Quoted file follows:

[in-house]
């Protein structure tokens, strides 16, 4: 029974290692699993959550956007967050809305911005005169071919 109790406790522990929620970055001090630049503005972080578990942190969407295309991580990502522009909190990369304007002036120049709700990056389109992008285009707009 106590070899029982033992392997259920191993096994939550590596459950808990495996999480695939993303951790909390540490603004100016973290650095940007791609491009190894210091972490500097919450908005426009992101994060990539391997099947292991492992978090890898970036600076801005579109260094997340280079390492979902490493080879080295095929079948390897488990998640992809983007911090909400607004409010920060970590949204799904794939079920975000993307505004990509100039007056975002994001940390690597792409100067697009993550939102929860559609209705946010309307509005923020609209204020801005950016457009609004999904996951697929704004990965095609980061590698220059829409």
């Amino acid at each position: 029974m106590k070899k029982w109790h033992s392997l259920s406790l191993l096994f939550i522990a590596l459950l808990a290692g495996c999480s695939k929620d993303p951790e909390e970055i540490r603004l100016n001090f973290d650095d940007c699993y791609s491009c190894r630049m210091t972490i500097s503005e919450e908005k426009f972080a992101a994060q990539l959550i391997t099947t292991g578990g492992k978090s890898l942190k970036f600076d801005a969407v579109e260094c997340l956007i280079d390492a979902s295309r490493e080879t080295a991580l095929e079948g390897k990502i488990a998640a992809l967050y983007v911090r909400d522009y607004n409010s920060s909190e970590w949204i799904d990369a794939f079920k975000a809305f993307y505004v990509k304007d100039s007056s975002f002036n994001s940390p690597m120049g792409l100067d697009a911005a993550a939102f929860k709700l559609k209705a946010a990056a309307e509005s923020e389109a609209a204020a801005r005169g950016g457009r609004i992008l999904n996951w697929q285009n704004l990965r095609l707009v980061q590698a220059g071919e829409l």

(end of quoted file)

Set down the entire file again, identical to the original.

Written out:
[in-house]
């Protein structure tokens, strides 16, 4: 029974290692699993959550956007967050809305911005005169071919 109790406790522990929620970055001090630049503005972080578990942190969407295309991580990502522009909190990369304007002036120049709700990056389109992008285009707009 106590070899029982033992392997259920191993096994939550590596459950808990495996999480695939993303951790909390540490603004100016973290650095940007791609491009190894210091972490500097919450908005426009992101994060990539391997099947292991492992978090890898970036600076801005579109260094997340280079390492979902490493080879080295095929079948390897488990998640992809983007911090909400607004409010920060970590949204799904794939079920975000993307505004990509100039007056975002994001940390690597792409100067697009993550939102929860559609209705946010309307509005923020609209204020801005950016457009609004999904996951697929704004990965095609980061590698220059829409």
């Amino acid at each position: 029974m106590k070899k029982w109790h033992s392997l259920s406790l191993l096994f939550i522990a590596l459950l808990a290692g495996c999480s695939k929620d993303p951790e909390e970055i540490r603004l100016n001090f973290d650095d940007c699993y791609s491009c190894r630049m210091t972490i500097s503005e919450e908005k426009f972080a992101a994060q990539l959550i391997t099947t292991g578990g492992k978090s890898l942190k970036f600076d801005a969407v579109e260094c997340l956007i280079d390492a979902s295309r490493e080879t080295a991580l095929e079948g390897k990502i488990a998640a992809l967050y983007v911090r909400d522009y607004n409010s920060s909190e970590w949204i799904d990369a794939f079920k975000a809305f993307y505004v990509k304007d100039s007056s975002f002036n994001s940390p690597m120049g792409l100067d697009a911005a993550a939102f929860k709700l559609k209705a946010a990056a309307e509005s923020e389109a609209a204020a801005r005169g950016g457009r609004i992008l999904n996951w697929q285009n704004l990965r095609l707009v980061q590698a220059g071919e829409l």